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Post by SDR »

Tsk tsk. Leave it to someone else ? Maybe the reader is expected to check all the facts, after paying for the book ?

The whole point of publishing is that reliable information be made available to whoever needs it. Journalism is the backbone of a culture; books are
written to memorialize facts. Of what use is any of it if not reliable ?

We've repeatedly remarked here on the problem of misinformation issuing from well-meaning docents at Wright properties. Is the visitor meant to go
home and "look it up" for himself ? Once a claim is out there, it tends to become entrenched. Don't let it happen !

The material included in a published paper or longer-form work is footnoted so that the writer's sources are available to the reader. But the facts put
forward are expected to be reliable. Yes, the author is expected to check every fact -- either personally, or by means of hired researchers -- before
committing it to paper.

We are beset with "fake news." Let's not accept that as the new norm . . .

SDR

DRN
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Post by DRN »

...because reviewers and readers will do the checking if the biographer doesn't.
That doesn't seem to be happening. Reviewers don't seem to check, and a large number of readers believe most anything they read in print or online. The Lincoln middle name phenomenon may be a case of this; the Liliane Kaufmann specific cause of death most certainly is.

In the case of Mrs. Kaufmann, we have about as much proof as we are going to get short of opening a tomb in Western Pennsylvania and examining the deceased's remains for evidence of trauma. Gill stated something that dramatically differed from previous accounts. Did Gill read any previously published material written about the Kaufmanns, in particular the circumstances of Liliane's death? It was verifiable by looking up the death certificate, as it is a public document. No one reviewing Gill's writings did that. Either Gill made up his account, or he heard it and repeated it without checking. If he heard it as a "hidden secret", he gave no indication that it differed from previous accounts, nor did he cite his source for this detail.

I suppose this is nothing new. I'm learning to believe that what is written as history may not always be accurate. It is most troubling however to witness accurate accounts being pushed aside by false ones that are perceived to be more "juicy" to the reader, or that serve some personal purpose for the writer.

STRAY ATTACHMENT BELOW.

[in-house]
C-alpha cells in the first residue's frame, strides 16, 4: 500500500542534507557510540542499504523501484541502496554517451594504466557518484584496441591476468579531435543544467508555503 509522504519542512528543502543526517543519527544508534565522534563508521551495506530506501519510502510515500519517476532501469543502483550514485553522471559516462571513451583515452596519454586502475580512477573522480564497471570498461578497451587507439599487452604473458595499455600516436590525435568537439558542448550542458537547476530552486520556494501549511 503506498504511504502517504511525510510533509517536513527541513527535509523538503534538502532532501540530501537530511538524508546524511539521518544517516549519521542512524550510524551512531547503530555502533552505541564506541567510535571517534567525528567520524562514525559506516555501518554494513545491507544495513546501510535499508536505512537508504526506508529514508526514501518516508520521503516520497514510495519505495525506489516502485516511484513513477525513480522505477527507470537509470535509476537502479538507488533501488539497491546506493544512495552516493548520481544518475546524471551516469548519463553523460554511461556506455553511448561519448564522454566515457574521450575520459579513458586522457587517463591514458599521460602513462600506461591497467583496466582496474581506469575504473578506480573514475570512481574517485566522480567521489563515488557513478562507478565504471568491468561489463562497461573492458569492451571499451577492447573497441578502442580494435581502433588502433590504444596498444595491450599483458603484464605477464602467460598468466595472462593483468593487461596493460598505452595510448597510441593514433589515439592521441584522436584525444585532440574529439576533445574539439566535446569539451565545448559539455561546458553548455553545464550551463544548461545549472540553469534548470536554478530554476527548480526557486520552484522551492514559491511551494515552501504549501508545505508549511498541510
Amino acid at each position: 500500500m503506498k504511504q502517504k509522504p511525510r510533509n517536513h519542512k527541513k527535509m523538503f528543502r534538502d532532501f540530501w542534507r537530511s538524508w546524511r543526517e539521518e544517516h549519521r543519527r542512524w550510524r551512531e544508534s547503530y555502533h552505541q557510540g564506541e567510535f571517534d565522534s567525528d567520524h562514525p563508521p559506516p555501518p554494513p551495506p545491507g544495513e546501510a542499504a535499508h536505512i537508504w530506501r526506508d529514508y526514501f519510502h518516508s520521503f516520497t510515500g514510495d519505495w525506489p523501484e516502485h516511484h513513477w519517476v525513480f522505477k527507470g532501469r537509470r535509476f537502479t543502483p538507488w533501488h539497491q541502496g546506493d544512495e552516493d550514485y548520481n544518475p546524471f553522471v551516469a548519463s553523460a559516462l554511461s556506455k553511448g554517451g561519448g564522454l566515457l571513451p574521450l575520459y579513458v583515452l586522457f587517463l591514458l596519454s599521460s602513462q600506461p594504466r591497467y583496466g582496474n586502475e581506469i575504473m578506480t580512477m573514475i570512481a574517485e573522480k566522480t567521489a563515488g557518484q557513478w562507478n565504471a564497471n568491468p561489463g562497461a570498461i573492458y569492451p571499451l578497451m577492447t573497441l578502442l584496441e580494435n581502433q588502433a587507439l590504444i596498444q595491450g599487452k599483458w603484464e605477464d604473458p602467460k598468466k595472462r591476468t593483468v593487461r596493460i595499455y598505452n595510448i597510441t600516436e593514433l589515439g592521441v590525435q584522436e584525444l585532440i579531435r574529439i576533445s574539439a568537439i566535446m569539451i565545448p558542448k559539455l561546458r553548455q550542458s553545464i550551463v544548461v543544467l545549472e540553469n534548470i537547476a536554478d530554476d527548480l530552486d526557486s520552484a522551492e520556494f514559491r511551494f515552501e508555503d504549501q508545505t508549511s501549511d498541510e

SDR
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Post by SDR »

It certainly is. Unfortunately, that's human nature. Journalism is the bulwark wisely erected by the culture to defend against that tendency; it is the scientific
method applied to any and every subject that arises. From the earliest days of our own nation, the government actively supported and aided the journalistic
enterprise.

http://www.nytimes.com/2010/01/28/busin ... bsidy.html

SDR

Roderick Grant
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Post by Roderick Grant »

"The Fellowship," published by Judith Regan, who also gave the world "If I Did It" by O.J. Simpson, makes "Many Masks" look tame by comparison. Co-authors Roger Friedland and Harold Zellman spent years interviewing as many former apprentices as they could find to compile a book that Regan regarded as too tame, so they amped it up to the level of tabloid trash. It isn't necessarily an innocent lack of attention to accuracy that causes the problem, but wilful greed on the part of author and publisher in cahoots. Both Jim DeLong and John Geiger cooperated extensively with the authors, convinced that the end product would be a well-balanced correction of the many Fables of Taliesin. Jim didn't care much about the outcome, but John was incensed that he had been duped. When John and I showed up for a book signing (not yet having read the tome), the authors looked nervous, justifiably. I innocently asked some questions about Lincoln, which Friedland deflected, and sweated. I think they were ultimately embarrassed.